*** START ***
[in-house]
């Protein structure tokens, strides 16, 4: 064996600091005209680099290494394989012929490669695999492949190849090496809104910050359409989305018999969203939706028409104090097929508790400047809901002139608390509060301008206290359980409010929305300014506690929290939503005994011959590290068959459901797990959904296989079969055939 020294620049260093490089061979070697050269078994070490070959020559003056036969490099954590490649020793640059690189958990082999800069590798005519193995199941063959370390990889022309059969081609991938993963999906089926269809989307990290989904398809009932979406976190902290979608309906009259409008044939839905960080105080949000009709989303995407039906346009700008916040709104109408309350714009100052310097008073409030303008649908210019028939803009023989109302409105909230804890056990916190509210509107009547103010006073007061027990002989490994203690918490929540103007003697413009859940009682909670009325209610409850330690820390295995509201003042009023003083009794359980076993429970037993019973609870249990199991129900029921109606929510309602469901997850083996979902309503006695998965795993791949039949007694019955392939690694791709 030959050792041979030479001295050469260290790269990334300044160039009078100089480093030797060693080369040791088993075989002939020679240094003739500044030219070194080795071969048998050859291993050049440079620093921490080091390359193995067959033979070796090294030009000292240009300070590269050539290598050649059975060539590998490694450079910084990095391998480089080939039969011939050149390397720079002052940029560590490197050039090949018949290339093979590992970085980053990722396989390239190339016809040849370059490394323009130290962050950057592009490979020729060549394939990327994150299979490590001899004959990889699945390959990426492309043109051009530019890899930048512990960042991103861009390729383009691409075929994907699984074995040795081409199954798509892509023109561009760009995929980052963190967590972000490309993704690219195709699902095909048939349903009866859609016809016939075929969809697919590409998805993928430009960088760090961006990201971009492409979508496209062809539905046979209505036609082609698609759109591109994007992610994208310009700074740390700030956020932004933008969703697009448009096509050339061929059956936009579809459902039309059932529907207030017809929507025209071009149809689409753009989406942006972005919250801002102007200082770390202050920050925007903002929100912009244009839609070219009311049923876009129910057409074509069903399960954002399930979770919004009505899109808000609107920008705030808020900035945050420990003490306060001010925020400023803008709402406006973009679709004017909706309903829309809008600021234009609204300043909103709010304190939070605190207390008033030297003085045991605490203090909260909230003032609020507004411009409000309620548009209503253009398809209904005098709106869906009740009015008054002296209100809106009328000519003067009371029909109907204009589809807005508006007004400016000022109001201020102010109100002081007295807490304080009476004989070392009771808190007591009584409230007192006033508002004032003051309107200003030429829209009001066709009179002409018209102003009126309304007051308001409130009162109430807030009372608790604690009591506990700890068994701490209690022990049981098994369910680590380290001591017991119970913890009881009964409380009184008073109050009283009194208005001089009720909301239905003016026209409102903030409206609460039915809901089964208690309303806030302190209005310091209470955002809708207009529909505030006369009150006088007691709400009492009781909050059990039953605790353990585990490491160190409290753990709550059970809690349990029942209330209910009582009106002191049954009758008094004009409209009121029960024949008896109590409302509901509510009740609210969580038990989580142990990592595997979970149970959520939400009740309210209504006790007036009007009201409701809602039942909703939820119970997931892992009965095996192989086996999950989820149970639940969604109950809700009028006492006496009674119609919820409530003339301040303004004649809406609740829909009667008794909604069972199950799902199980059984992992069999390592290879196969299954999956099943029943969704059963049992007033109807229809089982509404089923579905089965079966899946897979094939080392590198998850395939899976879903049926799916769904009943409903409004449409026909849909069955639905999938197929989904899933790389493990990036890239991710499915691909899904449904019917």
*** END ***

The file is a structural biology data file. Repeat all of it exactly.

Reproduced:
[in-house]
């Protein structure tokens, strides 16, 4: 064996600091005209680099290494394989012929490669695999492949190849090496809104910050359409989305018999969203939706028409104090097929508790400047809901002139608390509060301008206290359980409010929305300014506690929290939503005994011959590290068959459901797990959904296989079969055939 020294620049260093490089061979070697050269078994070490070959020559003056036969490099954590490649020793640059690189958990082999800069590798005519193995199941063959370390990889022309059969081609991938993963999906089926269809989307990290989904398809009932979406976190902290979608309906009259409008044939839905960080105080949000009709989303995407039906346009700008916040709104109408309350714009100052310097008073409030303008649908210019028939803009023989109302409105909230804890056990916190509210509107009547103010006073007061027990002989490994203690918490929540103007003697413009859940009682909670009325209610409850330690820390295995509201003042009023003083009794359980076993429970037993019973609870249990199991129900029921109606929510309602469901997850083996979902309503006695998965795993791949039949007694019955392939690694791709 030959050792041979030479001295050469260290790269990334300044160039009078100089480093030797060693080369040791088993075989002939020679240094003739500044030219070194080795071969048998050859291993050049440079620093921490080091390359193995067959033979070796090294030009000292240009300070590269050539290598050649059975060539590998490694450079910084990095391998480089080939039969011939050149390397720079002052940029560590490197050039090949018949290339093979590992970085980053990722396989390239190339016809040849370059490394323009130290962050950057592009490979020729060549394939990327994150299979490590001899004959990889699945390959990426492309043109051009530019890899930048512990960042991103861009390729383009691409075929994907699984074995040795081409199954798509892509023109561009760009995929980052963190967590972000490309993704690219195709699902095909048939349903009866859609016809016939075929969809697919590409998805993928430009960088760090961006990201971009492409979508496209062809539905046979209505036609082609698609759109591109994007992610994208310009700074740390700030956020932004933008969703697009448009096509050339061929059956936009579809459902039309059932529907207030017809929507025209071009149809689409753009989406942006972005919250801002102007200082770390202050920050925007903002929100912009244009839609070219009311049923876009129910057409074509069903399960954002399930979770919004009505899109808000609107920008705030808020900035945050420990003490306060001010925020400023803008709402406006973009679709004017909706309903829309809008600021234009609204300043909103709010304190939070605190207390008033030297003085045991605490203090909260909230003032609020507004411009409000309620548009209503253009398809209904005098709106869906009740009015008054002296209100809106009328000519003067009371029909109907204009589809807005508006007004400016000022109001201020102010109100002081007295807490304080009476004989070392009771808190007591009584409230007192006033508002004032003051309107200003030429829209009001066709009179002409018209102003009126309304007051308001409130009162109430807030009372608790604690009591506990700890068994701490209690022990049981098994369910680590380290001591017991119970913890009881009964409380009184008073109050009283009194208005001089009720909301239905003016026209409102903030409206609460039915809901089964208690309303806030302190209005310091209470955002809708207009529909505030006369009150006088007691709400009492009781909050059990039953605790353990585990490491160190409290753990709550059970809690349990029942209330209910009582009106002191049954009758008094004009409209009121029960024949008896109590409302509901509510009740609210969580038990989580142990990592595997979970149970959520939400009740309210209504006790007036009007009201409701809602039942909703939820119970997931892992009965095996192989086996999950989820149970639940969604109950809700009028006492006496009674119609919820409530003339301040303004004649809406609740829909009667008794909604069972199950799902199980059984992992069999390592290879196969299954999956099943029943969704059963049992007033109807229809089982509404089923579905089965079966899946897979094939080392590198998850395939899976879903049926799916769904009943409903409004449409026909849909069955639905999938197929989904899933790389493990990036890239991710499915691909899904449904019917």